While President Obama spent his day trying to sell his health plan to doctors, Congressman Murphy was in Hartford emphatically declaring reform a political reality this year.
"The stars are aligned, this year, both in Washington and in Connecticut, to deliver before the year is over, affordable health care for every single resident of the United States of America."
Murphy sits on the House Commerce Committee, which handles health care reform legislation
He said two bills passed by the General Assembly this session provide good examples for a federal overhaul. One bill would create a framework for universal heath care with a plan called Sustinet. The other would open up the state employee health pool to nonprofits, municipalities and small businesses.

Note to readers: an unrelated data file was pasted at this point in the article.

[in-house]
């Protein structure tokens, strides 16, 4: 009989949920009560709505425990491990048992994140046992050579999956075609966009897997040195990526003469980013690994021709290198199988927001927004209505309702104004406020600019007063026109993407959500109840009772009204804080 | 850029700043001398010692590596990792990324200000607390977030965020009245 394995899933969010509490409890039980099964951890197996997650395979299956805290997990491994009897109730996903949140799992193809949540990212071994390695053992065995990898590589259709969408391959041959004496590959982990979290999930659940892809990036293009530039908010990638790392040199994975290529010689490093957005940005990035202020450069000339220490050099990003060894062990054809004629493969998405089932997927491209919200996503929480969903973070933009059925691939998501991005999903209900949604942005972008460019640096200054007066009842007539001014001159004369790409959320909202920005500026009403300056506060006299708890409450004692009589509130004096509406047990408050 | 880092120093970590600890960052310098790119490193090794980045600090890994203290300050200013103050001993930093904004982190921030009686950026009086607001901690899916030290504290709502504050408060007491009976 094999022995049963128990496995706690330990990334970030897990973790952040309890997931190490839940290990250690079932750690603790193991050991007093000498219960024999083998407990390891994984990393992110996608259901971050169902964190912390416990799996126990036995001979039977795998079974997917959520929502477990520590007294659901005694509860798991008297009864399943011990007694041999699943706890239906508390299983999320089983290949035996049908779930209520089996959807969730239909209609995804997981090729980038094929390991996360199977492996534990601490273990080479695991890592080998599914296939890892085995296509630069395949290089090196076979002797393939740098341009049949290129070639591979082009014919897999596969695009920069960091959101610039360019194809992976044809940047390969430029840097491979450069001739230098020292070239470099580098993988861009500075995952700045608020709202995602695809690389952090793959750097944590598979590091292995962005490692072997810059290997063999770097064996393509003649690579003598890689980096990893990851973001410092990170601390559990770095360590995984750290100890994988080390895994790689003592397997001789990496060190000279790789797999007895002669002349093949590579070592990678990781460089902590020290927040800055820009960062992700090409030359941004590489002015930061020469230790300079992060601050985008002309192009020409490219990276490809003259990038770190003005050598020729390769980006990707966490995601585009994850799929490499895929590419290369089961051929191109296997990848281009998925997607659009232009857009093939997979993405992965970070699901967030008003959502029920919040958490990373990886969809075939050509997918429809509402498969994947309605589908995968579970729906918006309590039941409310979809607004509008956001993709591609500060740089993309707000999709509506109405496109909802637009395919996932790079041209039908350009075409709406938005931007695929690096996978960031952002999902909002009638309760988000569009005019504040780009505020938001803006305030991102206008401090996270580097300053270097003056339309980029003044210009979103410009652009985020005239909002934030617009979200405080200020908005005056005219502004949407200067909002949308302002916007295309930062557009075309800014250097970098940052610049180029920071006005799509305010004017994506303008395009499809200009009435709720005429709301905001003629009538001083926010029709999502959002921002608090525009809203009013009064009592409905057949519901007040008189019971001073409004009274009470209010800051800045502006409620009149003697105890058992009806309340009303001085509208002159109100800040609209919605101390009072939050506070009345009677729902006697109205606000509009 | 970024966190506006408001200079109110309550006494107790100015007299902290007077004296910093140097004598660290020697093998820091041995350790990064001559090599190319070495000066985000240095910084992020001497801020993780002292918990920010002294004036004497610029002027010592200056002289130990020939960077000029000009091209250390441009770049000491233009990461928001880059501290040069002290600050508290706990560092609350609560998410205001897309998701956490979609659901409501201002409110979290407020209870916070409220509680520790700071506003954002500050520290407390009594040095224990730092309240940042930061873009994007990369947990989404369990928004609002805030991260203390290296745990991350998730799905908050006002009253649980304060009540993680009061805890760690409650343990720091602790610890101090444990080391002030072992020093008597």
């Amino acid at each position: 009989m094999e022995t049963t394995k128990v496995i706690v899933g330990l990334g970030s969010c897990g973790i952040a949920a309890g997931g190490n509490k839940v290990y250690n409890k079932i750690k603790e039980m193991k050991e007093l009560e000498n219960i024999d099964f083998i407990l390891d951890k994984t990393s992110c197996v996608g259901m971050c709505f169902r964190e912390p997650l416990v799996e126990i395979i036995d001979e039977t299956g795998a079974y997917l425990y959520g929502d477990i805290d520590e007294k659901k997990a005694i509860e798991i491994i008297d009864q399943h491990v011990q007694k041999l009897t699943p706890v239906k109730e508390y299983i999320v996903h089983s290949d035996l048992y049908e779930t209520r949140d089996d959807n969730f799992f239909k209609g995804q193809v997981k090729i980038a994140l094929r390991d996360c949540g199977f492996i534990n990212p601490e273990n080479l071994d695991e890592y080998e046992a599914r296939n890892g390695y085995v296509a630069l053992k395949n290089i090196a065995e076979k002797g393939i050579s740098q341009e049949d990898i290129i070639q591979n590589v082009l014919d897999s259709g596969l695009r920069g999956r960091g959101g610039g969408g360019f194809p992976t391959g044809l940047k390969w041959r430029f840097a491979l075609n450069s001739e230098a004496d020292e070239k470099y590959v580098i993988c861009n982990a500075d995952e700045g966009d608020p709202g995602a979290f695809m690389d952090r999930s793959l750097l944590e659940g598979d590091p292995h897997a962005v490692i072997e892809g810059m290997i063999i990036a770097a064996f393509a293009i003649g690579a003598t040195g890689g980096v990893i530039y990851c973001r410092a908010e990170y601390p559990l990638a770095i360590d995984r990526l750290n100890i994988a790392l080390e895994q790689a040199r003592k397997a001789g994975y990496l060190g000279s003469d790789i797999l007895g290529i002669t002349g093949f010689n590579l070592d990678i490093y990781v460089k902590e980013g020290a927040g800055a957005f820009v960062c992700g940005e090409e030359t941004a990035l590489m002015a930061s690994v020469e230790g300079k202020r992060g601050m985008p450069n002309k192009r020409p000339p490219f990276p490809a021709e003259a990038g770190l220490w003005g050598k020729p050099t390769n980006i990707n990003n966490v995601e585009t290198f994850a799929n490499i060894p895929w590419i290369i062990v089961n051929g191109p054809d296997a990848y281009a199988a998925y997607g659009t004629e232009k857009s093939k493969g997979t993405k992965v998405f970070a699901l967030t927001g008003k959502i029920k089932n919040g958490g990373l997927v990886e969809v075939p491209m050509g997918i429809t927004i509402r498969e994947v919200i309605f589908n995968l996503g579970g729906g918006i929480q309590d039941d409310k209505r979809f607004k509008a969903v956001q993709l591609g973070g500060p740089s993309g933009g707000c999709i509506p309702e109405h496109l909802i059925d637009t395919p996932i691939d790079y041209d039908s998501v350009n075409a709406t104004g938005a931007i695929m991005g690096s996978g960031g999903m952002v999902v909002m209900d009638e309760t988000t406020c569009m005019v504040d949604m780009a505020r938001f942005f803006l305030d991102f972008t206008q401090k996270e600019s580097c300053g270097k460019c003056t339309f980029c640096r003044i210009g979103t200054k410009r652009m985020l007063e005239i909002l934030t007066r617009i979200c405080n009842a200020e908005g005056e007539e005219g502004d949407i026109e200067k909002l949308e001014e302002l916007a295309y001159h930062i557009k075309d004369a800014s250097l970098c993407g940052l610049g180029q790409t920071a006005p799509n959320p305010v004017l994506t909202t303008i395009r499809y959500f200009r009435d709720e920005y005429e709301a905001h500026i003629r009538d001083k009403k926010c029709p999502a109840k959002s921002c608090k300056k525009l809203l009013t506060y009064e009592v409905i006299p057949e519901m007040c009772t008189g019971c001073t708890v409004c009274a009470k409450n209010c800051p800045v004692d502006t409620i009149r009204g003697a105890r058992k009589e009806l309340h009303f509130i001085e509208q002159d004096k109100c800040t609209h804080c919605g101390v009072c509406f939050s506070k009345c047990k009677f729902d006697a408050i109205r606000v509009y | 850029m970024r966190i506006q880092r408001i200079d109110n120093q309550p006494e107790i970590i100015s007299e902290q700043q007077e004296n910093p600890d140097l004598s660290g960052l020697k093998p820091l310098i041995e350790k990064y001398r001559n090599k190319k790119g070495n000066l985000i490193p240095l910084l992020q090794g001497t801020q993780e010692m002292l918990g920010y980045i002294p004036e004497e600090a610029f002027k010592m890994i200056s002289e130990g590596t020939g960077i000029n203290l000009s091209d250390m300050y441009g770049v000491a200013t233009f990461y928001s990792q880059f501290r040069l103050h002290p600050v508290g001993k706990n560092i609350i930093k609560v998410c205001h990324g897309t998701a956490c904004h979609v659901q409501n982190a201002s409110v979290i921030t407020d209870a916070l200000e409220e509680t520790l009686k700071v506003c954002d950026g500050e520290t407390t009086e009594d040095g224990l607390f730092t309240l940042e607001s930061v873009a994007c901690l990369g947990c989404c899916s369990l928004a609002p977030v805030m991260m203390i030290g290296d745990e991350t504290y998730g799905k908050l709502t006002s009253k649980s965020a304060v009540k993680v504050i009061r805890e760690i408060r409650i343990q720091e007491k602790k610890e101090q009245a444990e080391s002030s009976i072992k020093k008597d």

"Building on what the state legislature has done with its pooling bill and the elements of the Sustinet bill, we are looking in our health reform measure at trying to use the power of our Medicare pool and make those discounts available to more Americans."
Those two Connecticut bills aren't law yet, though. First, they have to go through Governor Jodi Rell. She has said she has concerns about their timing and eventual cost, but not whether she will veto them.
Speaker Chris Donovan said there's support in the House to get around a veto, but he was more tempered about predicting an override's success.
"If we have the votes to override, we certainly will. If we don't, the fight continues."
Speaker Donovan was among 132 Democratic state lawmakers who wrote a letter to President Obama, supporting the proposal to create a new public insurance plan to compete with private insurers. Secretary of State Susan Bysiewicz, Attorney General Richard Blumenthal, Comptroller Nancy Wyman, and Treasurer Denise Nappier also signed the letter.